nep-ets New Economics Papers
on Econometric Time Series
Issue of 2007‒12‒08
seven papers chosen by
Yong Yin
SUNY at Buffalo

  1. A new class of distribution-free tests for time series models specification By Miguel A. Delgado; Carlos Velasco
  2. Forecasting using Bayesian and information theoretic model averaging: an application to UK in flation By George Kapetanios; Vincent Labhard; Simon Price
  3. A residual-based cointegration test for near unit root variables By Erik Hjalmarsson; Par Osterholm
  4. "Estimating Stochastic Volatility Models Using Daily Returns and Realized Volatility Simultaneously" By Makoto Takahashi; Yasuhiro Omori; Toshiaki Watanabe
  5. Hierarchical Markov normal mixture models with applications to financial asset returns By John Geweke; Gianni Amisano
  6. Why Bayes Rules: A Note on Bayesian vs. Classical Inference in Regime Switching Models By Dennis Gaertner
  7. Business Conditions, Stock Market Volatility, and Expected Return By Chang-Jin Kim; Yunmi Kim; Charles R. Nelson

  1. By: Miguel A. Delgado; Carlos Velasco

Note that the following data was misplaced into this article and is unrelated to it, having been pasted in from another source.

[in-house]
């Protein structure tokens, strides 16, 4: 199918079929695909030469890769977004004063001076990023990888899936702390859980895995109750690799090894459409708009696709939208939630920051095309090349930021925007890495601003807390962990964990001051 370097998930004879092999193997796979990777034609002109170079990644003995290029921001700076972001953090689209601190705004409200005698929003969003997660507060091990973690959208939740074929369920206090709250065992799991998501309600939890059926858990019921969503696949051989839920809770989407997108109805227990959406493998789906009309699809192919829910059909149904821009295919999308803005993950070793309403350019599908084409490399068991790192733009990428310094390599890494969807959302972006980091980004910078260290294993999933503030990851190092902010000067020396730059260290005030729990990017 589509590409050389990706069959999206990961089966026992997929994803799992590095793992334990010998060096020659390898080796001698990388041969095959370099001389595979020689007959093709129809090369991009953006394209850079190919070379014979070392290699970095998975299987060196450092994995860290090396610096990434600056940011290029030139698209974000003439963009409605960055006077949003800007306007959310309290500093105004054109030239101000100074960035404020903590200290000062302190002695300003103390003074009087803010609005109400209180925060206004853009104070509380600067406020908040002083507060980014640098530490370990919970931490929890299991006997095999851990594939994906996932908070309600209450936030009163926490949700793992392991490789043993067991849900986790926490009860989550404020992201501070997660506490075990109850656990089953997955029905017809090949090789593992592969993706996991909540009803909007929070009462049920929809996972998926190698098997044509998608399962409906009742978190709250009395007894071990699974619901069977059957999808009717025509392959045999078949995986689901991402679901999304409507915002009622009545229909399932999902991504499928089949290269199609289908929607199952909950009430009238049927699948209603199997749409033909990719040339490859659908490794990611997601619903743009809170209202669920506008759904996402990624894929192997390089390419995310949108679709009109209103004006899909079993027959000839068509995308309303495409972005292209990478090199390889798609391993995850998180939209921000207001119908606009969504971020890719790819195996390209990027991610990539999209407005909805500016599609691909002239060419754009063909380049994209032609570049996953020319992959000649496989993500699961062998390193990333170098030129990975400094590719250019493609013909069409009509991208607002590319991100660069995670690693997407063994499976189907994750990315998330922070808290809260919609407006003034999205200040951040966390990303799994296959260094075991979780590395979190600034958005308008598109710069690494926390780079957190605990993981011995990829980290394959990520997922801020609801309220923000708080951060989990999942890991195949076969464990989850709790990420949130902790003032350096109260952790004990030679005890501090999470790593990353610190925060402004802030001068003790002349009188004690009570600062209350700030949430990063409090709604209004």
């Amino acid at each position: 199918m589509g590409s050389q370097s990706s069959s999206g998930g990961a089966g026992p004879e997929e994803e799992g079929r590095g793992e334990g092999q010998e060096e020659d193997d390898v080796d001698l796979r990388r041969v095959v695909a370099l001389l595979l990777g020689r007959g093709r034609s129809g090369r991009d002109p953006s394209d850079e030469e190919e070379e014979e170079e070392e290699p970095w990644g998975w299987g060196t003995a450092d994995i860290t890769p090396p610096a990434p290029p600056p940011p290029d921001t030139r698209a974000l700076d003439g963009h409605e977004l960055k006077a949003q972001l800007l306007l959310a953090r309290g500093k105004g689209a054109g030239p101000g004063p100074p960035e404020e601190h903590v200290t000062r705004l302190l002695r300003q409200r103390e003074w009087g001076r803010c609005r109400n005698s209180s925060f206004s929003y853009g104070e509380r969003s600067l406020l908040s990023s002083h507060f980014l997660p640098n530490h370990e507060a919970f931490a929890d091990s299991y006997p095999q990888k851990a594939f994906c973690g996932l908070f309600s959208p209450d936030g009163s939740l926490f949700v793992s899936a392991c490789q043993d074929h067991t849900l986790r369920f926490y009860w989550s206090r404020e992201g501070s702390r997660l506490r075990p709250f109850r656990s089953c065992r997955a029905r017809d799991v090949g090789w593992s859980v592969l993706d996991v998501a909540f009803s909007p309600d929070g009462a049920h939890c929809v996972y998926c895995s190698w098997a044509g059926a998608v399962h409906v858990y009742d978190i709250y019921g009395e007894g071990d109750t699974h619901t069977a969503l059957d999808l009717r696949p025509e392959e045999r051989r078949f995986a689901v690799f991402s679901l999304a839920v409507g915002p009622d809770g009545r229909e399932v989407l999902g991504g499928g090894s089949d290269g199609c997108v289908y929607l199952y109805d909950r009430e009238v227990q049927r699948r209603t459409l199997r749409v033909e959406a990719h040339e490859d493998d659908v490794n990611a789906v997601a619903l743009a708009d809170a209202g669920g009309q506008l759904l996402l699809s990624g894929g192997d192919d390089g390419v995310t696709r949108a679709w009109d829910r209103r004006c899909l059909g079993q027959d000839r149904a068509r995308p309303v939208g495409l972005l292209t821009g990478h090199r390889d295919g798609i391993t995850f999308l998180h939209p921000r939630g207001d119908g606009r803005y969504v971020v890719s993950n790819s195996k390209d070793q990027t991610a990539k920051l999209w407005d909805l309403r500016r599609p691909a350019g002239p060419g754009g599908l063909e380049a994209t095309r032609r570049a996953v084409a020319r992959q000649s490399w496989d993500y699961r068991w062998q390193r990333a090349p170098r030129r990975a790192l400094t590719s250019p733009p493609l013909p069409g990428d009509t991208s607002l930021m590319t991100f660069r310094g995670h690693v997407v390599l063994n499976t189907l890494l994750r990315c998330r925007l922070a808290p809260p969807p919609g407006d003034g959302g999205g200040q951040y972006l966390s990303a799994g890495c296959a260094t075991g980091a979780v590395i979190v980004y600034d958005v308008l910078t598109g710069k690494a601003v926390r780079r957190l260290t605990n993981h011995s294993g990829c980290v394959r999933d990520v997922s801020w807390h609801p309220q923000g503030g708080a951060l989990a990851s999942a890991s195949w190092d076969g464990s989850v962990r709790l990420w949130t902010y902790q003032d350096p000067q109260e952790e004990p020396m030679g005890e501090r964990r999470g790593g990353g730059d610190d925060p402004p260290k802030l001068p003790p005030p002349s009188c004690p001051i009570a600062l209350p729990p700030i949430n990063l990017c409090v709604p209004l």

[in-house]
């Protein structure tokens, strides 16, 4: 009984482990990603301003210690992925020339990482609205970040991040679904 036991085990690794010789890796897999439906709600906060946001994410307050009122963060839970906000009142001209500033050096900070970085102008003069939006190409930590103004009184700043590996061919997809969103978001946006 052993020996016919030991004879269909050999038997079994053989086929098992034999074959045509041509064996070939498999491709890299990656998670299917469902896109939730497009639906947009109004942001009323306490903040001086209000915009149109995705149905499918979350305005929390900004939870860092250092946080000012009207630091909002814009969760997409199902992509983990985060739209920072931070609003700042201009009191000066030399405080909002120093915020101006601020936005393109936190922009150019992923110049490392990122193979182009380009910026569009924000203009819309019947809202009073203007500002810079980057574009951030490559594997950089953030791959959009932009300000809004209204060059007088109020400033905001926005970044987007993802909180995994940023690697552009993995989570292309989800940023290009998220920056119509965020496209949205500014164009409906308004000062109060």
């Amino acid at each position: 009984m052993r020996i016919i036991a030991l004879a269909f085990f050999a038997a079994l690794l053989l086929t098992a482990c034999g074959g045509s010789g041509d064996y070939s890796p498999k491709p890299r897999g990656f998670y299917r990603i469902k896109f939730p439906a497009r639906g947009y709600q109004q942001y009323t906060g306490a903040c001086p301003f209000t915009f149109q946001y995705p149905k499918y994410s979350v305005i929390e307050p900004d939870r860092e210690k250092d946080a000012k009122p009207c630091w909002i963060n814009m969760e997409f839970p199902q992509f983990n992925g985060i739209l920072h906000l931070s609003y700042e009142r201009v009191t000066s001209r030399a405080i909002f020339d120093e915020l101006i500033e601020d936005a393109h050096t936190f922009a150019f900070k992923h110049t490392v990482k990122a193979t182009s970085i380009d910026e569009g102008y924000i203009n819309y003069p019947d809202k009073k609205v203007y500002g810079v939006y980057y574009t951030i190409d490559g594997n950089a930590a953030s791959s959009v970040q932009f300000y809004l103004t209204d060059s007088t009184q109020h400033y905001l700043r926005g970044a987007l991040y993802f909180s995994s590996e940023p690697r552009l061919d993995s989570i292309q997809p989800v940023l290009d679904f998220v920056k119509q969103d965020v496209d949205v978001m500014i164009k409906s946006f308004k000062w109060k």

Abstract: The construction of asymptotically distribution free time series model specification tests using as statistics the estimated residual autocorrelations is considered from a general view point. We focus our attention on Box-Pierce type tests based on the sum of squares of a few estimated residual autocorrelations. This type of tests belongs to the class defined by quadratic forms of weighted residual autocorrelations, where weights are suitably transformed resulting in asymptotically distribution free tests. The weights can be optimally chosen to maximize the power function when testing in the direction of local alternatives. The optimal test in this class against MA, AR or Bloomfield alternatives is a Box-Pierce type test based on the sum of squares of a few transformed residual autocorrelations. Such transformations are, in fact, the recursive residuals in the projection of the residual autocorrelations on a certain score function.